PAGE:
13.  ‘Bridge of Spies’ (2015)

'Bridge of Spies'
'Bridge of Spies' (Jaap Buitendijk / DreamWorks)

It’s like a maker of fine watches made a fine watch: “Bridge” is an expertly machined piece of Cold War storytelling with an Oscar-winning performance from Mark Rylance at its core. No more, no less.

14.  ‘The Lost World: Jurassic Park’ (1997)

''The Lost World: Jurassic Park'
''The Lost World: Jurassic Park' (David James / Universal)

Spielberg has said that he regretted never making the “Jaws” sequels, which is why he returned for this “Jurassic” follow-up. Despite a couple of remarkable sequences (like the raptor attack in the tall grasses; the RV-over-a-cliff gambit), however, it’s a sequel in search of a reason to exist.

15.  ‘The Sugarland Express’ (1974)

Like so many debut feature films, Spielberg’s was a road movie -- following parents (Goldie Hawn and William Atherton), who in the process of saving their son from a foster-home fate start an interstate crime spree.

16.  ‘A.I. Artificial Intelligence’ (2001)

'A.I. Artificial Intelligence'
'A.I. Artificial Intelligence' (Merrick Morton / 20th Century Fox)

Picking up where the late Stanley Kubrick left off, Spielberg tried to graft his innate sense of warmth and humanity to Kubrick’s remote chilliness for this story of a boy robot left to fend for himself in a mechanical underworld. And the two ethoses never quite harmonize.

17.  ‘The Adventures of Tintin’ (2011)

'The Adventures of Tintin'
'The Adventures of Tintin' (WETA Digital Ltd. / Paramount)

The first animated film Spielberg directed is a minor, if diverting, globe-trotting trifle.

18.  ‘Indiana Jones and the Temple of Doom’ (1984)

'Indiana Jones and the Temple of Doom'
'Indiana Jones and the Temple of Doom' (Lucasfilm Ltd.)

There’s a streak of cruelty shot throughout this film -- which pits Indiana Jones against an Indian cult leader who imprisons an army of child laborers and is fond of cutting hearts out -- that chafes.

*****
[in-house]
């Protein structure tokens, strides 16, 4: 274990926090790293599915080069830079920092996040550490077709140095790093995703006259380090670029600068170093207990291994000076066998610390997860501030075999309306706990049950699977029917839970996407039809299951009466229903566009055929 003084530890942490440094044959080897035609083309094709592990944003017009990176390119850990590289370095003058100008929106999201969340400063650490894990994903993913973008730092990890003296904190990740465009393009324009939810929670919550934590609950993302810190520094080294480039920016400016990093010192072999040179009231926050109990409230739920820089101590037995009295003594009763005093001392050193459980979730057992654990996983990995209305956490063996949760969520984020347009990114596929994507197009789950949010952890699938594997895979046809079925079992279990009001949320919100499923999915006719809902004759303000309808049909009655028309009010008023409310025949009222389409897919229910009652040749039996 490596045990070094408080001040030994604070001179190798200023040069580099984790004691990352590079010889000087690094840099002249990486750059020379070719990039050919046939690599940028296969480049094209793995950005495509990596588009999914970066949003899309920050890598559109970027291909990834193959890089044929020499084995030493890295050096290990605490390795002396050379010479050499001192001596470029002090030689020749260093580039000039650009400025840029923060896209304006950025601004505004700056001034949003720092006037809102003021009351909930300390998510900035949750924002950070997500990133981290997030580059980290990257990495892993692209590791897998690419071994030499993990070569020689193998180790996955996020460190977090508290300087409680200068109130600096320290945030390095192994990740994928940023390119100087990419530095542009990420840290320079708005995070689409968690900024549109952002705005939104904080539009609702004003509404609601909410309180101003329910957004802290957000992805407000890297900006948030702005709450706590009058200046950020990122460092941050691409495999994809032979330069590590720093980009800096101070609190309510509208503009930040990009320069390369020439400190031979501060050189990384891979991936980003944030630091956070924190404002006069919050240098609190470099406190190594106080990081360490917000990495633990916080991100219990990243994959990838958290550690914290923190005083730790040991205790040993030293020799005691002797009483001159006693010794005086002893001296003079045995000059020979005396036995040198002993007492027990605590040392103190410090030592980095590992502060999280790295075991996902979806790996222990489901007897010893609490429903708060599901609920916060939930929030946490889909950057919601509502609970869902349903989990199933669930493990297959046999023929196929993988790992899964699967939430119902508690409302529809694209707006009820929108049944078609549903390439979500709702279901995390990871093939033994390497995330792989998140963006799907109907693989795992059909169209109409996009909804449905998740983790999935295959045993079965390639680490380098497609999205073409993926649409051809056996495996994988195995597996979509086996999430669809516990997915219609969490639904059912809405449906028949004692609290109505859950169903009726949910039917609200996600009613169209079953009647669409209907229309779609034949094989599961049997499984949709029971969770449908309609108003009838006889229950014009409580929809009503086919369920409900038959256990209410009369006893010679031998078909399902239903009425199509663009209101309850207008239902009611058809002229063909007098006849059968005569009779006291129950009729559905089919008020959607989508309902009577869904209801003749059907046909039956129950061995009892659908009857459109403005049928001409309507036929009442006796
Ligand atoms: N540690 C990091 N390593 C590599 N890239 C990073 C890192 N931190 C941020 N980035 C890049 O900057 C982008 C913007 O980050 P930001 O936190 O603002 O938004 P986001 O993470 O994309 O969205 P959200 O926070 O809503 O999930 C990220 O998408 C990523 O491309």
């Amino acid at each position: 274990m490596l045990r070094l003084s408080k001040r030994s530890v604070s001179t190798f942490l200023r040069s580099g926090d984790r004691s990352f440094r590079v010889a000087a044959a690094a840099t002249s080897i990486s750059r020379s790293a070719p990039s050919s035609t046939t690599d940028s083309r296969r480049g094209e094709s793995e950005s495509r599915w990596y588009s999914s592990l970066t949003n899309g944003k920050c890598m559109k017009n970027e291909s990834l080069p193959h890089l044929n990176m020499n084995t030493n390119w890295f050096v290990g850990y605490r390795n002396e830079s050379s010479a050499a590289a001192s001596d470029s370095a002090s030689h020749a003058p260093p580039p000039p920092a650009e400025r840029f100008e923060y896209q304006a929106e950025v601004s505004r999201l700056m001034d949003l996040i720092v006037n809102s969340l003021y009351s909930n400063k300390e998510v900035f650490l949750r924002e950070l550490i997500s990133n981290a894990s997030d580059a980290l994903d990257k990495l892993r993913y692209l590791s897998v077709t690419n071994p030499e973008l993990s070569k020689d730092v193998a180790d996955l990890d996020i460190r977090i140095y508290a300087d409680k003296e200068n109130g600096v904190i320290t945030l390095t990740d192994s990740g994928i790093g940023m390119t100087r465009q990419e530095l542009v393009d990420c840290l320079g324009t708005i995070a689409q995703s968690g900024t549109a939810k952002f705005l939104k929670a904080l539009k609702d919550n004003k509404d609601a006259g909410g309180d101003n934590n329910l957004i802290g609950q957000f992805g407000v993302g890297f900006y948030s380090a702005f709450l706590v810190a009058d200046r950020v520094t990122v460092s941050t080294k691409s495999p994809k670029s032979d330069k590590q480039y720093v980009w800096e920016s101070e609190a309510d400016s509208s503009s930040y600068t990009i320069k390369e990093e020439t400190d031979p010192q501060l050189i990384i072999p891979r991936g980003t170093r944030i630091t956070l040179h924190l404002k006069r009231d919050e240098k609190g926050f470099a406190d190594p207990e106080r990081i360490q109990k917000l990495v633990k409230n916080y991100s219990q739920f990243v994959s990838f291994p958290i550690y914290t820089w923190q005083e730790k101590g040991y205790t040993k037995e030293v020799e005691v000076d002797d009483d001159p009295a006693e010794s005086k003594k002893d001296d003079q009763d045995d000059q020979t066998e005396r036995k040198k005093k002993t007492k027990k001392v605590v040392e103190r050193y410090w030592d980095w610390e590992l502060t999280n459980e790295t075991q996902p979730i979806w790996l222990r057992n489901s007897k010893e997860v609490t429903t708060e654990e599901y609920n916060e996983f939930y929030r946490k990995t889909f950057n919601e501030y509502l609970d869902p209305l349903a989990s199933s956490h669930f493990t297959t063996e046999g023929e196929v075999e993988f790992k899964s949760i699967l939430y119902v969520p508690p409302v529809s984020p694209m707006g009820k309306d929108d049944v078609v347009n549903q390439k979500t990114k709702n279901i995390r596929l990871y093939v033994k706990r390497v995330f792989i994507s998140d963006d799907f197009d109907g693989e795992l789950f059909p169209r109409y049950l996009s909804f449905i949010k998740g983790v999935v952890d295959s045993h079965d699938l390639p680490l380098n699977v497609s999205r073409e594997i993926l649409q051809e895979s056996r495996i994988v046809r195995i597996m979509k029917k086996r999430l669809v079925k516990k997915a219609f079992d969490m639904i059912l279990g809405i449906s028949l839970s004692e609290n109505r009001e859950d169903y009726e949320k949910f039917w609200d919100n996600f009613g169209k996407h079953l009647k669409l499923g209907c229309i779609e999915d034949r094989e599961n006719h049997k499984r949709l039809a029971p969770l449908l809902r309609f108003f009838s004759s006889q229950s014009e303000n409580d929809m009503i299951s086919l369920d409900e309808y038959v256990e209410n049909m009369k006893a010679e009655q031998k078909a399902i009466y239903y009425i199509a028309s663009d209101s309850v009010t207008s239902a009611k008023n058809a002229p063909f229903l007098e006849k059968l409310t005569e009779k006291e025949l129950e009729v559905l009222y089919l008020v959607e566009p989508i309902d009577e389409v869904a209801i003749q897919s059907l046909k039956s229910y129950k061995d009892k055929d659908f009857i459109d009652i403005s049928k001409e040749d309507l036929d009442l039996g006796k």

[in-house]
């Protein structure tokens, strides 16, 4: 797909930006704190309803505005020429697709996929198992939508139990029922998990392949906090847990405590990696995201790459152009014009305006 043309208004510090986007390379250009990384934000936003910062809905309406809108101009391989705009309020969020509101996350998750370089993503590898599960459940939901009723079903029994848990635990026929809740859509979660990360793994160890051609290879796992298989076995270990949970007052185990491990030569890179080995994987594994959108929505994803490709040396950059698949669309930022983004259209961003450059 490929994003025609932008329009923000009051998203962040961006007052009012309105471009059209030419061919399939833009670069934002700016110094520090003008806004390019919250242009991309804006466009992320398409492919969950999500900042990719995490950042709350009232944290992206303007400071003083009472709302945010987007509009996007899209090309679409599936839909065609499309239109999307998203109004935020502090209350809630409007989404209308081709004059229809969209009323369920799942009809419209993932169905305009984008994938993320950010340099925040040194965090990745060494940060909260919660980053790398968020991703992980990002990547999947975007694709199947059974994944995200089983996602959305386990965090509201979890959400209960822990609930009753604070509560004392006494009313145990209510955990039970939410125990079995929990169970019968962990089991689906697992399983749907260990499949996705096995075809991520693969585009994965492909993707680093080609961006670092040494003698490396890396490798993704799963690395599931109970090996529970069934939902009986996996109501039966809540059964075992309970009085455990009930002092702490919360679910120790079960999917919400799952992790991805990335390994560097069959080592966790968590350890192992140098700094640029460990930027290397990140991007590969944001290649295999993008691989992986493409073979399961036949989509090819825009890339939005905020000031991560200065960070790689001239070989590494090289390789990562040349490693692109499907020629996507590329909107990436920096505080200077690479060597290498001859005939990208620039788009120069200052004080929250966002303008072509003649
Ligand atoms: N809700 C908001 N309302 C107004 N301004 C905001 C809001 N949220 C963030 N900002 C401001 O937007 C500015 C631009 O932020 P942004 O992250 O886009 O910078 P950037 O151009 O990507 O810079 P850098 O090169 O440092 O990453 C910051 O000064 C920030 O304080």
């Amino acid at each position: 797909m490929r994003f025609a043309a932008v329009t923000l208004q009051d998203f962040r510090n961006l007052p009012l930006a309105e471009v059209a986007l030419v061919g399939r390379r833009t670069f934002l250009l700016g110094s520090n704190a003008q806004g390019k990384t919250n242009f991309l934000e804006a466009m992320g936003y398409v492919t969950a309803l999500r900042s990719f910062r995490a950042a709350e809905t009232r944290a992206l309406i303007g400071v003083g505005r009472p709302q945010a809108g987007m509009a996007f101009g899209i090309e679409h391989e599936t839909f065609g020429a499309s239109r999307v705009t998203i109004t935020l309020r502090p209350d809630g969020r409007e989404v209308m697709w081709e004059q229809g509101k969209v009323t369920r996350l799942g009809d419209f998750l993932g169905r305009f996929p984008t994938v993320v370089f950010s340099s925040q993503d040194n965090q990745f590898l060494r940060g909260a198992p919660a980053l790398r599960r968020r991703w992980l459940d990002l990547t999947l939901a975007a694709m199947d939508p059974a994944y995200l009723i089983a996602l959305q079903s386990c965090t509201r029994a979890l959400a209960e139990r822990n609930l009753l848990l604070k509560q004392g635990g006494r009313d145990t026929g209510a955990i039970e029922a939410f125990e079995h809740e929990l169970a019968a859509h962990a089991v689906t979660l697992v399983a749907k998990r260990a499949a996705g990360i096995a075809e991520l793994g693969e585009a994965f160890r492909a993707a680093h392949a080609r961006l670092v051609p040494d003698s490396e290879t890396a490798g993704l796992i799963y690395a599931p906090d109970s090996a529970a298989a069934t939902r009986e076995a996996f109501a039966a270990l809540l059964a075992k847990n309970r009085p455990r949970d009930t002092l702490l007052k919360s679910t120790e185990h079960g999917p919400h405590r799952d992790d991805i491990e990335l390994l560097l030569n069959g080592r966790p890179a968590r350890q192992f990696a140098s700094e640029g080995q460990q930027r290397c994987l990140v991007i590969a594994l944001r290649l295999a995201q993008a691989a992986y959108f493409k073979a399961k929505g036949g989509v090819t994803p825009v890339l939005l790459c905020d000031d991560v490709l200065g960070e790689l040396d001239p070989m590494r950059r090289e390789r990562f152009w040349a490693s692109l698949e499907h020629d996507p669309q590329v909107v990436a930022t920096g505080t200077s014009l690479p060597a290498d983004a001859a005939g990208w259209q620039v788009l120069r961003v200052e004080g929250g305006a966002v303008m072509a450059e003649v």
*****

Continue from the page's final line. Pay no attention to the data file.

19.  ‘Empire of the Sun’ (1987)

Most notable for introducing us to Christian Bale -- who was just 12 when he played a young British lad lost in Shanghai during the Japanese invasion of China during World War II.

20.  ‘Munich’ (2005)

'Munich'
'Munich' (Karen Ballard / Universal)

It’s an amazing moment in history when, in the wake of the 1972 massacre of Israeli Olympians, Israel tasked a team of assassins to exact vengeance. It’s a stately, well-executed film -- which got five Oscar nominations -- but for a movie about revenge, there isn’t enough blood going to it.

21.  ‘The Color Purple’ (1985)

'The Color Purple'
'The Color Purple' (Unknown Photographer)

Spielberg got quite a bit of flak for making a movie so quintessentially about the black experience, and there are stretches of his adaptation of Alice Walker’s Pulitzer Prize-winning novel that bear the hamfistedness of, perhaps, a filmmaker trying to overcompensate -- but it also gave us Whoopi Goldberg’s astonishing film debut.

22.  ‘War Horse’ (2011)

'War Horse'
'War Horse' (Andrew Cooper / DreamWorks)

An ambitious, if totally inconsequential, World War I drama about, you know, a horse.

23.  ‘Hook’ (1991)

'Hook'
'Hook' (Murray Close / TriStar Pictures)

You want a movie about Peter Pan to soar -- this one, starring Robin Williams as a grown up Pan returning to Neverland to rescue his own children, is as landlocked as Captain Hook’s Jolly Roger.

24. ‘The Terminal’ (2004)

'The Terminal'
'The Terminal' (DreamWorks)

We get it. Sometimes, you wanna make a movie in your proverbial backyard, rather than decamp to some foreign country. Sometimes, you just wanna make an Oscar winner do a funny accent, as a man trapped in an airport for decades. That’s all cool. But not, it turns out, that interesting to watch.  

25. ‘Always’ (1989)

'Always'
'Always' (Universal Studios)

Holly Hunter, Richard Dreyfuss, John Goodman and Audrey Hepburn -- rarely has such a cast been assembled for less.

26. ‘Amistad’ (1997)

'Amistad'
'Amistad' (Dreamworks)

Because, if you are going to attempt to tell a story about slavery in America, about the Middle Passage, it shouldn’t be about the white guy.

27. ‘1941’ (1979)

'1941'
'1941' (Universal Studios)

Just because a person is fun doesn’t mean they’re funny. And just because a director makes movies with a sense of humor doesn’t mean they should make comedies.

28.  ‘Indiana Jones and the Kingdom of the Crystal Skull’ (2008)

‘Indiana Jones and the Kingdom of the Crystal Skull’
‘Indiana Jones and the Kingdom of the Crystal Skull’ (David James / Paramount Pictures)

Yeah, no.

MORE:

John Williams: Five underrated scores by the AFI-honored composer

'The BFG': Mark Rylance reunites with Steven Spielberg and astonishes anew

Steven Spielberg on returning to making films, like 'The BFG', that let him create new worlds

@marcbernardin